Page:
A Permanent Home
Above: Southwest corner of 13th and Locust Streets in 1859, Henry B. McIntire, Graphics Collection
In November 1882, Francis Stokes, a lumber merchant and Society member, offered to sell the Society a mansion on the southwest corner of 13th and Locust Streets. The mansion, a three-story stone structure in modified Greek style of architecture, had been constructed by John Hare Powel in 1832. It was the former home of General Robert Patterson, who had served in the War of 1812, the Mexican War, and the Civil War. The mansion, with its gardens, greenhouses and grounds, stretched from 13th to Juniper Streets and half way to Spruce Street from Locust. It was well known and loved in Philadelphia, as Patterson had frequently entertained notable guests including author Charles Dickens, actress Fanny Kemble, and General Ulysses S. Grant.
The Historical Society was enthusiastic about this new site, and within seven weeks raised the necessary funds to procure it. On February 1, 1883, the Historical Society of Pennsylvania purchased half of the original property, including the mansion, for $50,000. While the Patterson mansion was beautiful, it had to be altered to better accommodate the Society and its growing collections. The Society formed a committee to make improvements to the structure. Architect Addison Hutton drew up plans for the construction of a new building on the west side of the mansion—a spacious hall for Society meetings. Hutton also designed a fireproof storage area on the northeastern corner of the property.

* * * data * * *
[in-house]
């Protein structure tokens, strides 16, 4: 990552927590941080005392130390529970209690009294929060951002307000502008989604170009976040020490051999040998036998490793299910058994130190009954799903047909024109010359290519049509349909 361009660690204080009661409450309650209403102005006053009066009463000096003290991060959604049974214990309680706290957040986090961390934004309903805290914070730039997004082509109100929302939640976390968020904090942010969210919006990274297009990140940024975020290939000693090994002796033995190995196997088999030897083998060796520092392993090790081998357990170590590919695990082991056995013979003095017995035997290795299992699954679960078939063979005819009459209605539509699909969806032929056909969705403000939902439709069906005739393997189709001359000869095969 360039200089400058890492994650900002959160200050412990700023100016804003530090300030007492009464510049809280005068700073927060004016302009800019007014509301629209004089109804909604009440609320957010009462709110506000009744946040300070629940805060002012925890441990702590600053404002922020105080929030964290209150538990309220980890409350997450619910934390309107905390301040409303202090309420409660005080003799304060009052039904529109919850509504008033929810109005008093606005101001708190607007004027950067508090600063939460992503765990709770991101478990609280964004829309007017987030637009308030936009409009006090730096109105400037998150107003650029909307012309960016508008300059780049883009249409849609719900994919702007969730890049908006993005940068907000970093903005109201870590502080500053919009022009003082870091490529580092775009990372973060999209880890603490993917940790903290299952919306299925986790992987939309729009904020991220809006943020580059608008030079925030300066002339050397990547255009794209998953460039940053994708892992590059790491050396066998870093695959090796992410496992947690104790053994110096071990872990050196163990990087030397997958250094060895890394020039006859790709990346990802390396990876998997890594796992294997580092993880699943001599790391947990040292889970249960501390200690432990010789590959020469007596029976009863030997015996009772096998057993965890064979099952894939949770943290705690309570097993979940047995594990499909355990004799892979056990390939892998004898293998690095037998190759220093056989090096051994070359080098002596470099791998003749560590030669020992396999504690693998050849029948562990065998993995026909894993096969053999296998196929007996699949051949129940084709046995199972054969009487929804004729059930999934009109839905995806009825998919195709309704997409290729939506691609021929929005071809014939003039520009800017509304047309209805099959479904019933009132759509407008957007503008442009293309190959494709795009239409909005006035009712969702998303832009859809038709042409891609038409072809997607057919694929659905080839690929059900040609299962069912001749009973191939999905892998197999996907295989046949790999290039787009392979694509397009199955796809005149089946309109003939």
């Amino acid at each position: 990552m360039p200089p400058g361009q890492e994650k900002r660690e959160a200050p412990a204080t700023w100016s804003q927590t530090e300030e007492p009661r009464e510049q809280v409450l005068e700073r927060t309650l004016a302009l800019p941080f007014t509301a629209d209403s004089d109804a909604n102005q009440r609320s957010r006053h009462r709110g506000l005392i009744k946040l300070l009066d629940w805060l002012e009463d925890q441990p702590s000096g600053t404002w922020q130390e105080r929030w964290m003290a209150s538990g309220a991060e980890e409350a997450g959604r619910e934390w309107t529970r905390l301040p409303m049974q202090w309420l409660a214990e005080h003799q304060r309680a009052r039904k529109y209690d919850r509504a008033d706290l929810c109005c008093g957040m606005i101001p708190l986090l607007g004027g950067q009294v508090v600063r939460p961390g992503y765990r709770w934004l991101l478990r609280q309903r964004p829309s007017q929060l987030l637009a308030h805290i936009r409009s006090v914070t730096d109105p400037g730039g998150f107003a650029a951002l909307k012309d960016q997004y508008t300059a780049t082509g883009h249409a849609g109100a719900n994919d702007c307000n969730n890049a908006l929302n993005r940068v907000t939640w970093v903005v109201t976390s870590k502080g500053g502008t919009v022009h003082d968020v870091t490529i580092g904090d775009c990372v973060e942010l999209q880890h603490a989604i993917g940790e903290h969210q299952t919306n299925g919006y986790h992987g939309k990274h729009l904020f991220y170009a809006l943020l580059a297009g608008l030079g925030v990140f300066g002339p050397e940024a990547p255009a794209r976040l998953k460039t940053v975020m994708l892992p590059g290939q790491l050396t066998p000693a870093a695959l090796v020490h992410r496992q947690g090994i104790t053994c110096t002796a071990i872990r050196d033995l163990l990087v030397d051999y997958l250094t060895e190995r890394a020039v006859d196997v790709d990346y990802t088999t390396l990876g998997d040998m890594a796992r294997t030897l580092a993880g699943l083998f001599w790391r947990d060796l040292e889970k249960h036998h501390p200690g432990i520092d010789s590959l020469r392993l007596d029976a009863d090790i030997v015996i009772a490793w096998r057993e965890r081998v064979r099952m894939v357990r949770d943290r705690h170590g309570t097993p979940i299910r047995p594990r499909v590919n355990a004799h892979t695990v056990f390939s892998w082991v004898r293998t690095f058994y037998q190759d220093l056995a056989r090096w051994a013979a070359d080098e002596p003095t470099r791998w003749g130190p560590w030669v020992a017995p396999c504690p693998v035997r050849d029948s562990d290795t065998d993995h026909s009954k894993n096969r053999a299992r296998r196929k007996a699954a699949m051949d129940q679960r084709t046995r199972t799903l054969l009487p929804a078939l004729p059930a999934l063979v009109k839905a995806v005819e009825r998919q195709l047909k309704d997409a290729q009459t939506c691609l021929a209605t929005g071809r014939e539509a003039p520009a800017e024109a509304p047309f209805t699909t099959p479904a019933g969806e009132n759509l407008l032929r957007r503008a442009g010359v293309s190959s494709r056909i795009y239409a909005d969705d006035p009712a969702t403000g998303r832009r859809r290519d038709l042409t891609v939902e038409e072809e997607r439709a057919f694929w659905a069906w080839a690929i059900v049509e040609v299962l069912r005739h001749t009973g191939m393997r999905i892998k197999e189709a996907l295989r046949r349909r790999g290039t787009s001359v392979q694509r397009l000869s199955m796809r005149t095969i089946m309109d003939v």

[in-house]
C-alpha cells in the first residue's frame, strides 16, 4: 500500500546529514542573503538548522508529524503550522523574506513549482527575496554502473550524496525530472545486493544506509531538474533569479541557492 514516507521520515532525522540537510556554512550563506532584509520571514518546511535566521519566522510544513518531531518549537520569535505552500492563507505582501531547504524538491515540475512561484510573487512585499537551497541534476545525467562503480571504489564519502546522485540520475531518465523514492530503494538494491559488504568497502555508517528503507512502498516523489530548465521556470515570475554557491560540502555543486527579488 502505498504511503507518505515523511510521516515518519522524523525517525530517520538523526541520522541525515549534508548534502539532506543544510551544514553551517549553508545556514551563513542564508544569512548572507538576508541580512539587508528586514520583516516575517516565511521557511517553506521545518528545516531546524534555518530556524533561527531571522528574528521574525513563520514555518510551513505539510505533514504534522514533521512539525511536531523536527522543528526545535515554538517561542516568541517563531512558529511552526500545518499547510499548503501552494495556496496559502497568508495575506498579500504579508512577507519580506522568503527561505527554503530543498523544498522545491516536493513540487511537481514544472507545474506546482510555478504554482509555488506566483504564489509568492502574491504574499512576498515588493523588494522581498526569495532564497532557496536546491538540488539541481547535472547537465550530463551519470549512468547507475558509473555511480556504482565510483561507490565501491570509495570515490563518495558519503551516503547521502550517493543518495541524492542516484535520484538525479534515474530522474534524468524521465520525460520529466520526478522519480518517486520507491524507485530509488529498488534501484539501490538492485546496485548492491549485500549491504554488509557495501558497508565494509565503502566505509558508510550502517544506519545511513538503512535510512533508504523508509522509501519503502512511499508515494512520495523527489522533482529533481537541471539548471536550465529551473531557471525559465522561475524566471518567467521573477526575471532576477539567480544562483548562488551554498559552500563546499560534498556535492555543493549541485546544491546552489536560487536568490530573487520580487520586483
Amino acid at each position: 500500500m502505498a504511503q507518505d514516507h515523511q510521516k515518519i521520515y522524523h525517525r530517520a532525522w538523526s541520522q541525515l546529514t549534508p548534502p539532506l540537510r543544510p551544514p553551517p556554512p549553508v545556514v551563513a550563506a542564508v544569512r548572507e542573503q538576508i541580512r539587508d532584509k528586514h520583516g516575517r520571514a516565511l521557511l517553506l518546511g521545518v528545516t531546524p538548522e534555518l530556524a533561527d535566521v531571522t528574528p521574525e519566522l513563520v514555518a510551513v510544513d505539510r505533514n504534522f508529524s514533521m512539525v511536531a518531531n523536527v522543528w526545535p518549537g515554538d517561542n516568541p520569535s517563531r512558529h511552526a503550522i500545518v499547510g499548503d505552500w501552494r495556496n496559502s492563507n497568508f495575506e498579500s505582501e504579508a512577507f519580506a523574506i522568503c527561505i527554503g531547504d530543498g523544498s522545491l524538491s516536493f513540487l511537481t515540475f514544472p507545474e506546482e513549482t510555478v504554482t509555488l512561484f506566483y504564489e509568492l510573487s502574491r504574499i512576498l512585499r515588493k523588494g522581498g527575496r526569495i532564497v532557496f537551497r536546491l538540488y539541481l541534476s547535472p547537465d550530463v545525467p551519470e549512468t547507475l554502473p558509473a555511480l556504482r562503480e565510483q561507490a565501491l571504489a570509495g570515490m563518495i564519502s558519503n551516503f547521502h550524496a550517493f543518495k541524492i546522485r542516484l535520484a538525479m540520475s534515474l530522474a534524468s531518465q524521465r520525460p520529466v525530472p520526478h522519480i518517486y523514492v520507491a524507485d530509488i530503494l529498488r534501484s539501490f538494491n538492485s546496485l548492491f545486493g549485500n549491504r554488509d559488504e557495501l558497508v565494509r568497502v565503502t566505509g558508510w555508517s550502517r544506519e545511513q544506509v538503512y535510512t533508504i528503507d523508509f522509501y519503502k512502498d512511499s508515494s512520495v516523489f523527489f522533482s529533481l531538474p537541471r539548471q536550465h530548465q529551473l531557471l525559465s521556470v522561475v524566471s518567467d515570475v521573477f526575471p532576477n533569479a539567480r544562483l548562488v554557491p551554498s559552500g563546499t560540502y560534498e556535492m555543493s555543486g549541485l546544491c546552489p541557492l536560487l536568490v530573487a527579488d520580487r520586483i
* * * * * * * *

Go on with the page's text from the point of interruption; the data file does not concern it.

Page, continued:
Above: Patterson Mansion/Historical Society looking east & Patterson Mansion/Historical Society looking west, Society Photo Collection
The Historical Society of Pennsylvania proudly opened its new facility at 13th and Locust Streets on March 18, 1884. At the first Society meeting in its new home, President Brinton Coxe said: “After fifty-nine years of existence, you now meet under a roof which is your own. You are no longer tenants of another, but proprietors, in your own right, of your own house, on your own soil. The moral and material anxieties connected with a precarious tenure, which were always matters of permanent solicitude are now at an end.”
Above: Historical Society of Pennsylvania with Assembly Hall Annex on the right and fireproof vault on the left, Society Photo Collection